Why Everyone in Houston Needs to Know Khruangbin
Last weekend Houstonians had the opportunity to see the Black Pumas, an Austin band that has been racking up hits and tour dates since their 2019 debut. While Austin and Dallas/Fort Worth have been known for producing alternative acts like Leon Bridges, Gary Clark Jr. and the Black Pumas, Houston is not viewed in the same light when it comes to music. We may be known for Hip-Hop like the S.U.C (Screwed Up Click) and Swishahouse, pop like Lizzo, and genre-defining artistry like Beyoncé, but the city’s name doesn’t get thrown around a lot when it comes to other styles. Which is sad because one of the top groups in psychedelic rock is from right here in the Bayou City.
Khruangbin recently released Live at Sydney Opera House, part of a collection of live albums from various locations including Stubb’s, Radio City Music Hall, RBC Echo Beach, and the Fillmore Miami. They’ve been sampled by Jay-Z and Jay Electronica, released albums with Leon Bridges and Vieux Farka Touré, and their music has appeared in Miller Lite and Corona commercials. The group’s reach is far, and their sounds have appeared in all types of media but there is a huge problem.
Houston is not championing Khruangbin enough.
This would be the part where fans, and they have a lot of fans, jump in, and say they have. The band was here back in 2019 for a sold-out show at White Oak Music Hall and returned last May for another sold-out show at 713 Music Hall. A quick search online has multiple comments that their shows are nearly perfect and must be seen in person. Even still, it’s not enough. So, while I try to highlight at least a couple of artists from Houston each column, this week is solely devoted to the band from the H that everyone should hear at least once.
I say once because, in my experience, once is all you need to become a fan. Back in 2018 I stumbled on Con Todo el Mundo. From the opening tap of the drum in “Como Me Quieres” to the airy, guitar strums of “Friday Morning” the album had me hooked. I played it for my brother and his immediate, excited response was “This sounds like the music RZA would sample to make a Wu-Tang album.”
I had no idea it was their second album. I had no idea they were already beginning to achieve commercial success. I had no idea their drummer, Donald “DJ” Johnson Jr. was one half of the production duo Beanz N Kornbread; a group whose music I was already familiar with for their work with artists like Slim Thug, Mac Miller, Z-Ro, George Clinton, Lil Keke, Shaquille O’Neal, Paul Wall and Devin the Dude. I had no idea their name was the Thai word for airplane, let alone how to pronounce it. I just knew that more people should hear their music.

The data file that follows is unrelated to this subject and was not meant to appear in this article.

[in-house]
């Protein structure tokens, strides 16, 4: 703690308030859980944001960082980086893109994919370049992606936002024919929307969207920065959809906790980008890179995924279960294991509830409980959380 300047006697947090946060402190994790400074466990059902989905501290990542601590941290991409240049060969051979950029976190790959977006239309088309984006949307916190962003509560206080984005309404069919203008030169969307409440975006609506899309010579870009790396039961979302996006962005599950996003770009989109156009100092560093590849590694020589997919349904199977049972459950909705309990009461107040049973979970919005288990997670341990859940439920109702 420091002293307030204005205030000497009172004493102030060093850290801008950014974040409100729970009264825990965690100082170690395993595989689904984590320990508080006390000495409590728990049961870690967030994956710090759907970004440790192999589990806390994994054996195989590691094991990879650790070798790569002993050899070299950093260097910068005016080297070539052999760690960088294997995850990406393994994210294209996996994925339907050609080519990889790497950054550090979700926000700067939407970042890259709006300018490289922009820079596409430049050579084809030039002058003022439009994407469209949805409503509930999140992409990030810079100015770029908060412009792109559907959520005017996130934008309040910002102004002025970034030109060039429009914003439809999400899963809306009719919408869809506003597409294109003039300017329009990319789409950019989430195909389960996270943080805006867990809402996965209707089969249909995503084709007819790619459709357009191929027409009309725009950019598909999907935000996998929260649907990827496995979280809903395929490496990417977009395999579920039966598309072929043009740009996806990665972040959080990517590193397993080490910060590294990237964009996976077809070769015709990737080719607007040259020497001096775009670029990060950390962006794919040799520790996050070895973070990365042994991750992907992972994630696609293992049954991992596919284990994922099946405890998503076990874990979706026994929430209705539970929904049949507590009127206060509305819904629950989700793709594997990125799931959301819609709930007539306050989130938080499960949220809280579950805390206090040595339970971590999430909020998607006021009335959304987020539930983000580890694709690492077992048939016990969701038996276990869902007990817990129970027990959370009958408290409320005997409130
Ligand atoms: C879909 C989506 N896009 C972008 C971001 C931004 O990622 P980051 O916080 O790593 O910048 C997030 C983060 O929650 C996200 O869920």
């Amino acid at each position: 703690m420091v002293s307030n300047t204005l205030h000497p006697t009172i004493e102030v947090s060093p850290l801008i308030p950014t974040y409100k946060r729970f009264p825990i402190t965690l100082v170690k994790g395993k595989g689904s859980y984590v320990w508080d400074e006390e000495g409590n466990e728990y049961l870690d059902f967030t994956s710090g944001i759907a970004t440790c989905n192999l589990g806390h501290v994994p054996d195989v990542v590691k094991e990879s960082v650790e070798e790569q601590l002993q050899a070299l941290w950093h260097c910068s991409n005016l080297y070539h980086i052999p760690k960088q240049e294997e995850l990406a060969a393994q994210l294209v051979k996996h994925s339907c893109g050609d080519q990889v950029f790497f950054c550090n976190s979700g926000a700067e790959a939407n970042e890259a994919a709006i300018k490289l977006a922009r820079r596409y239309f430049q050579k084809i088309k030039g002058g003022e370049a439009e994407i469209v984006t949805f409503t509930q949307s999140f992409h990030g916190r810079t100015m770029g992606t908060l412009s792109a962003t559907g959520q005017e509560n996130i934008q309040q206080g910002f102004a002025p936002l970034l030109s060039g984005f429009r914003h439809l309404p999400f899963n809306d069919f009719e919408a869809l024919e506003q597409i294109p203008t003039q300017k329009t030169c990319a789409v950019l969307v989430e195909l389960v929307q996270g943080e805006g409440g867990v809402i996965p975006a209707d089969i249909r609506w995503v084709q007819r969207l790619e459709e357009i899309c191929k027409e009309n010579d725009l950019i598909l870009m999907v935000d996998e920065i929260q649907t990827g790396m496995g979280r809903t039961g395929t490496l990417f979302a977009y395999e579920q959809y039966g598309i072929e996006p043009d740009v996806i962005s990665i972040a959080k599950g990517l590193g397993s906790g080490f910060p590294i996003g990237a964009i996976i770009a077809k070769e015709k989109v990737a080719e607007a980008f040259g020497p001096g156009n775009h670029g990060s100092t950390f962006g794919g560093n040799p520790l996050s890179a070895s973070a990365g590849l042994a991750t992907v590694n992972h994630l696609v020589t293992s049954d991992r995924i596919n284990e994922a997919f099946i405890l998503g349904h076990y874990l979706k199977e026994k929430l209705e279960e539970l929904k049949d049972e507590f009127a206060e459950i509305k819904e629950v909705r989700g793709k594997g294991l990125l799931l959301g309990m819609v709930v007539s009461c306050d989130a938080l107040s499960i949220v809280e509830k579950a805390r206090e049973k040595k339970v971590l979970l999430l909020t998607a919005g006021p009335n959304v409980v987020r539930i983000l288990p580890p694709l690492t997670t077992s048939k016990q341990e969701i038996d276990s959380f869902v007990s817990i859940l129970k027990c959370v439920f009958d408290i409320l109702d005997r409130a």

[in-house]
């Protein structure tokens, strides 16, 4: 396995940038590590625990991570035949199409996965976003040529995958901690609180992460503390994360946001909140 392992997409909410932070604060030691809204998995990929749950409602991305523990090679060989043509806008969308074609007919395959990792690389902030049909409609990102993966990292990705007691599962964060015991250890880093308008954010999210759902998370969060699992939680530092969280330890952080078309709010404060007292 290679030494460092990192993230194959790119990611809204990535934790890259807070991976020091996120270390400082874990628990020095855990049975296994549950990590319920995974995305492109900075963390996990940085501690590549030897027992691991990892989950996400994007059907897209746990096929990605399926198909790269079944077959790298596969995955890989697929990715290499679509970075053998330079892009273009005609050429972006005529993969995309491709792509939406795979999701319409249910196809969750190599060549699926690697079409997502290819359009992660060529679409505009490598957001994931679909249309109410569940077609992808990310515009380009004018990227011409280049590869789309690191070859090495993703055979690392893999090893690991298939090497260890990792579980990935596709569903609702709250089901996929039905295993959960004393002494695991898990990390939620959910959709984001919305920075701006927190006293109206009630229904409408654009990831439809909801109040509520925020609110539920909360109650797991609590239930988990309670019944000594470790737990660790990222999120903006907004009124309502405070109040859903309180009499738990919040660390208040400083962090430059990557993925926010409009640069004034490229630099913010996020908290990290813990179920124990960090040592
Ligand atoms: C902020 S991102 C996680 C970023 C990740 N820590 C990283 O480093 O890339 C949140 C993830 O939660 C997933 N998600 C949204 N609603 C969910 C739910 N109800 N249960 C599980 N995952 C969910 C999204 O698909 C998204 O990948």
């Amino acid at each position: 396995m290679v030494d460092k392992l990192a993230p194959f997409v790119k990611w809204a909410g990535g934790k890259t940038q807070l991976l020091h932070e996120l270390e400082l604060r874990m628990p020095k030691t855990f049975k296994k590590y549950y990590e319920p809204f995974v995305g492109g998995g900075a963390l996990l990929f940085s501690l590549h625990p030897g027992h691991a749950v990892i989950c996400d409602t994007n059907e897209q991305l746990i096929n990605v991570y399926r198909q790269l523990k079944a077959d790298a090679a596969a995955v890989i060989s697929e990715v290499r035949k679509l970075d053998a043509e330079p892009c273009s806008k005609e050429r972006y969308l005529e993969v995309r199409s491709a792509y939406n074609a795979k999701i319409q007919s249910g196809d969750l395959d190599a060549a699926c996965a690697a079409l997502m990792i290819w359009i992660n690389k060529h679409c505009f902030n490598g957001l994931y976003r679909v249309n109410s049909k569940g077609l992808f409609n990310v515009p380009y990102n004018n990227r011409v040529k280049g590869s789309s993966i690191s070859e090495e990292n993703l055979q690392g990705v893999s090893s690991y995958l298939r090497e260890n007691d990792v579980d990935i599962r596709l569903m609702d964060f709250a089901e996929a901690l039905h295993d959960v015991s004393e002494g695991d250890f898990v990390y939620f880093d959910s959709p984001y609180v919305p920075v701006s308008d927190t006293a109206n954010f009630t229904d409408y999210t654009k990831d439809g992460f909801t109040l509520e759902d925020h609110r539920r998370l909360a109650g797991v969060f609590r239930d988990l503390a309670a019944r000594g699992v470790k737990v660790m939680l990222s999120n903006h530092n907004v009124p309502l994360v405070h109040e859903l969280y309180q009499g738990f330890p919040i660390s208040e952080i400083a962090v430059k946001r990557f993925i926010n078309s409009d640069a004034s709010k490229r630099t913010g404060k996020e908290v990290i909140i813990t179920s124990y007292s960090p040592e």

The group, composed of Laura Lee Ochoa, Mark Speer, and Donald “DJ” Johnson Jr., released Mordechai in 2020, adding to their catalog that has allowed them to tour the world. Their music leans more on instrumentation with Speer on lead guitar, Ochoa driving the music forward on the bass, and Johnson keeping everything together on drums. The lyrics are weaved throughout a tapestry of soul, dub, rock, and psychedelia resulting in a funky, “surfer rock” style. The influence of musical styles from all over can be heard throughout their albums giving them a worldwide appeal.
Last September the trio teamed up with Malian singer, Vieux Farka Touré, and recorded the album, Ali, which covered songs from Vieux’s father, legendary musician Ali Farka Touré. Ali Farka Touré, referred to as one of Africa’s most internationally known musicians, was ranked at number 76 by the Rolling Stone on their list of 100 Greatest Guitarists of All Time. Vieux saw the group’s live show in London and tapped them to do the tribute to his late father. Like I said, you only need to hear them once to become a fan.
The fanfare is not just abroad, with acts stateside making sure to collaborate with the Houston natives. In October of 2019, the group appeared alongside Wu-Tang Clan at Desert Daze and performed selections from the legendary Staten Island group’s debut album Enter the Wu-Tang (36 Chambers). They have steadily been releasing a string of live albums, remixes of old albums, and EPs. In 2020 and 2022, they joined with Leon Bridges to release Texas Sun and Texas Moon. The whole point is, for a band that dropped their first album in 2015, there is plenty of music to get a feel for the group. I would recommend starting with Con Todo el Mundo.
For all the success I still go back to the original issue. Everyone knows about Khruangbin and yet they still feel like a secret here in Houston. The point of this column is to point you in the direction of Houston music and, for me, Khruangbin is a no-brainer. The city needs to be known for all the styles of music it produces and the trio is at the forefront of one of those styles. So go listen to Khruangbin.